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Don Juan’s Reckless Daughter Print-ready version

by Noel Coppage
Stereo Review
March 1978
Original article: PDF

JONI MITCHELL: Don Juan's Reckless Daughter.

Joni Mitchell (vocals, piano, guitar); instrumental accompaniment. Overture/Cotton Avenue; Talk to Me; Jericho; Paprika Plains; Otis and Marlena; The Tenth World; Dreamland; and four others. ASYLUM BB-101 two discs $7.98, (8) ET8-101 $7.97, © TC5-101 $7.97.

Performance: A little too abstract
Recording: Very good

At first this may seem another of those difficult Joni Mitchell albums of the "Hissing of Summer Lawns" ilk, fraught as it is with zonky and unexpected, if not alien, sounds and dotted with those chords that exist only in Joni Mitchell music. The words of a given piece are fairly easy to track, but even then it takes a lot of work on your part to hear the thing as a whole.

The album starts with what Joni calls an overture (actually a moody little montage of chords, awfully short and awfully quiet as overtures go), which suggests more of a narrative quality than I can find in it. It sounds like a parade of her latest ambitions for "the popular song," but a parade constructed more for herself than for the rest of us. There is narration - from her own viewpoint, in the third person, and back in the first person in character after the manner of Randy Newman - and there is exploration, especially in the nonverbal parts. In Paprika Plains, there is composition: it runs 16 minutes and 19 seconds - one whole side - making it by far her longest "song" to date, and it is an ambitious now-symphonic, now-jazz piece, intelligent but also rambling and arcane. It makes a slick, quick change from Tom Scott's jazz band to classical orchestra and back again, leaving me - again - unable to hold onto the feeling that the piece is a whole and not just a clever grafting job.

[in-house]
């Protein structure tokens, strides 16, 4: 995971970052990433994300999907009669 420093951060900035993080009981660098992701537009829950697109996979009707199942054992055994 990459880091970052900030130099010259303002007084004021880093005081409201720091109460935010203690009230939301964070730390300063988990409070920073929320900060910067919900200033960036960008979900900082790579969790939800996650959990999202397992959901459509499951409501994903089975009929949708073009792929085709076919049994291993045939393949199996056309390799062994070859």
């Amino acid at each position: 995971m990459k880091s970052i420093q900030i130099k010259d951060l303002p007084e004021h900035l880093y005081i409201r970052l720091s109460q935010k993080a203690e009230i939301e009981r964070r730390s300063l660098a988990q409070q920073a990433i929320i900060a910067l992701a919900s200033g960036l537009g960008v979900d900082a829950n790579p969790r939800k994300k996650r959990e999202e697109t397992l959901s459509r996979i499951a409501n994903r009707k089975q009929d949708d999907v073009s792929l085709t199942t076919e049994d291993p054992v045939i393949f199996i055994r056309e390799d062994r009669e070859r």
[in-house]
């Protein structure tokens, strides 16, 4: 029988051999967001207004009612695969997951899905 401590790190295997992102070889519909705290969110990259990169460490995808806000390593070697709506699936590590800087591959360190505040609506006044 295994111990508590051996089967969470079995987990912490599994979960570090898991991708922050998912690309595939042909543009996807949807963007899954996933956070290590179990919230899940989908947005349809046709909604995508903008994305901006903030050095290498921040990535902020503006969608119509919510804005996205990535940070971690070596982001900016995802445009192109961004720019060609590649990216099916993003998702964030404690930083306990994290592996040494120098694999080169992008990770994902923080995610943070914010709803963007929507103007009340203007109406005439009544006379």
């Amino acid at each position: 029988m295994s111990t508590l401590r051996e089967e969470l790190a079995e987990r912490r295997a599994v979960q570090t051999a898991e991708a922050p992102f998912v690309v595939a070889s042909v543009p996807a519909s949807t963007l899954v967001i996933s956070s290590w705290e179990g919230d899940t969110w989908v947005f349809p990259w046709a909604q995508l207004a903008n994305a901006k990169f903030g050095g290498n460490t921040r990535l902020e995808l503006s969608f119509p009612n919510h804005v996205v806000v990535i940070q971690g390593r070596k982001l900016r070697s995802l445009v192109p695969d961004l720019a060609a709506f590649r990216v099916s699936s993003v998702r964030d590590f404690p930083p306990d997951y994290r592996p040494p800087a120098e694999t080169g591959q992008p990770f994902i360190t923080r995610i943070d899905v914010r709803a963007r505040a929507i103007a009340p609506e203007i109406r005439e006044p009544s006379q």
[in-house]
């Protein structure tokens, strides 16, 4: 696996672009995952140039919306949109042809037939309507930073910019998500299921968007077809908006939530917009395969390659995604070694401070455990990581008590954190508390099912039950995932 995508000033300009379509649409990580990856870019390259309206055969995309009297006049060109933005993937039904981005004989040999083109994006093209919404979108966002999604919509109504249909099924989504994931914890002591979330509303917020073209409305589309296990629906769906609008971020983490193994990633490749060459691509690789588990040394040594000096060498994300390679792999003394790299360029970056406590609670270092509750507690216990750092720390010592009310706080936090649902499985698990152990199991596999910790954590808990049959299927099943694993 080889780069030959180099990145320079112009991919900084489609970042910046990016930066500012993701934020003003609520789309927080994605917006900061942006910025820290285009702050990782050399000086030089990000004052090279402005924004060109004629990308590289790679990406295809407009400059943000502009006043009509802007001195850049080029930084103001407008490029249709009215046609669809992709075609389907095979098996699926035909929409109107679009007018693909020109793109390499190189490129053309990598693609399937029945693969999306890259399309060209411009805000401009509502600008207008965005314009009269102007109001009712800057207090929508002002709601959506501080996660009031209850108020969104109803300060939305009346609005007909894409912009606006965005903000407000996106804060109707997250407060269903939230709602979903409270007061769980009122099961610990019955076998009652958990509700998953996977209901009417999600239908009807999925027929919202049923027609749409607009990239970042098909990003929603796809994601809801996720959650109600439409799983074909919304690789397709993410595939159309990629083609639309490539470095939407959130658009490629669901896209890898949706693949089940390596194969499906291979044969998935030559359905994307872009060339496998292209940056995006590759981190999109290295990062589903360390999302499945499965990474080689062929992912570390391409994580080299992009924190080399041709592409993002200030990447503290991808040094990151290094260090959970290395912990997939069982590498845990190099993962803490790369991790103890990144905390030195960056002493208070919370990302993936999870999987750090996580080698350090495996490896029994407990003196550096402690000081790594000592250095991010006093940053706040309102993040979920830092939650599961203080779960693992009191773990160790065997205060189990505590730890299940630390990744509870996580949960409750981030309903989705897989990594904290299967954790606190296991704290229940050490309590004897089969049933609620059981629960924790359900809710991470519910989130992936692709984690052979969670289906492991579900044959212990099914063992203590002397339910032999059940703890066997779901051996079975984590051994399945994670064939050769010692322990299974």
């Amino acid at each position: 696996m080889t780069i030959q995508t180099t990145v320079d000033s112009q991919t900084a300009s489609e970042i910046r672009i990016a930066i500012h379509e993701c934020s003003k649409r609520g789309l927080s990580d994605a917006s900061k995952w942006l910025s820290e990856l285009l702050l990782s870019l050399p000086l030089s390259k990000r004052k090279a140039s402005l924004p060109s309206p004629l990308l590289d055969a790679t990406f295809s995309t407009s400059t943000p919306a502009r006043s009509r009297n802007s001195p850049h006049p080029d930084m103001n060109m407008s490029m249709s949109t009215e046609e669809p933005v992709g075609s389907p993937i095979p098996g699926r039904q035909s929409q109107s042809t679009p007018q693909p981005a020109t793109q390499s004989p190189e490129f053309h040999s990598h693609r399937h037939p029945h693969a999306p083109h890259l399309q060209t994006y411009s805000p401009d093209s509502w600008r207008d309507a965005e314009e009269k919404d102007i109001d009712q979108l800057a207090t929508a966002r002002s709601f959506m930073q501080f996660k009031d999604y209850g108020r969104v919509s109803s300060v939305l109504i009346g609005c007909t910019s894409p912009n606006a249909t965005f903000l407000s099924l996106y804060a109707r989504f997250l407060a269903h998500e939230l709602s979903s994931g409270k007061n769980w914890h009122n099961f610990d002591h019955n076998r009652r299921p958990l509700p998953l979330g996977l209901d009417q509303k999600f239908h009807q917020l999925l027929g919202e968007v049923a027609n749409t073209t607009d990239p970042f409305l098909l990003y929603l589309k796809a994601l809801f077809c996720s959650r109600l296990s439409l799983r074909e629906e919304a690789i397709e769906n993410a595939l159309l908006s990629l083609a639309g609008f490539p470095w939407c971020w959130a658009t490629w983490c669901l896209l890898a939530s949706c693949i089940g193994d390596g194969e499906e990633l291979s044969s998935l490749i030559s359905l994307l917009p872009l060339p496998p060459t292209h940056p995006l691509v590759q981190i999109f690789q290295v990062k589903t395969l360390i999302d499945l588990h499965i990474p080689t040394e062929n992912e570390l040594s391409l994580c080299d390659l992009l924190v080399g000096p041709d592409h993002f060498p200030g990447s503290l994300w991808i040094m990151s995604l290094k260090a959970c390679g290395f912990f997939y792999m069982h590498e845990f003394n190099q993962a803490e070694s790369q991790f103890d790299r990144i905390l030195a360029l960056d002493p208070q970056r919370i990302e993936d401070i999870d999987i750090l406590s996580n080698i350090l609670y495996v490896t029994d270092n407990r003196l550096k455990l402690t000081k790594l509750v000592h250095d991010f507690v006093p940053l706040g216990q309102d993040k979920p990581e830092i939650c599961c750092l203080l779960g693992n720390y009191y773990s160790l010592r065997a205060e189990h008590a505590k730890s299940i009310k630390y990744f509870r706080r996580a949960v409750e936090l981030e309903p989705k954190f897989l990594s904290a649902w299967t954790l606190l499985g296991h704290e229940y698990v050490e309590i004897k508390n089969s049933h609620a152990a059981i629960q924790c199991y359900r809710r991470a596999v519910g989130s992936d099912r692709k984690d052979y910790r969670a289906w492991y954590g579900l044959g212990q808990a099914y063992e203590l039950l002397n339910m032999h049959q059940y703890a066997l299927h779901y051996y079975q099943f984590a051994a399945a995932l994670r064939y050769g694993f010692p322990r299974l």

The title song has the most interesting lyrics (you have to allow for the fact that I'm still, unfashionably, political), although its melody doesn't amount to much. But there are ideas scattered throughout the two-disc program, and it is not entirely a humorless abstraction Joni Mitchell devised just to please herself. Her way of satirizing herself is related to her way of describing life in general; she's trying to strike, savagely if necessary, into the sub-surface of decisions and behavior. "You spend your sentences like they were currency," one of her characters tells a close-mouthed friend. Then she says, "Talk to me. I'm always talking." Then she goes "pikwark pikwark" like a chicken squawking. She's trying to move the popular song beyond prettiness - and the album is rich, like a complicated painting. I'll play it a lot more times and keep finding new stuff in it - but I still think that too much of it is pitched at the head and not enough at the solar plexus.

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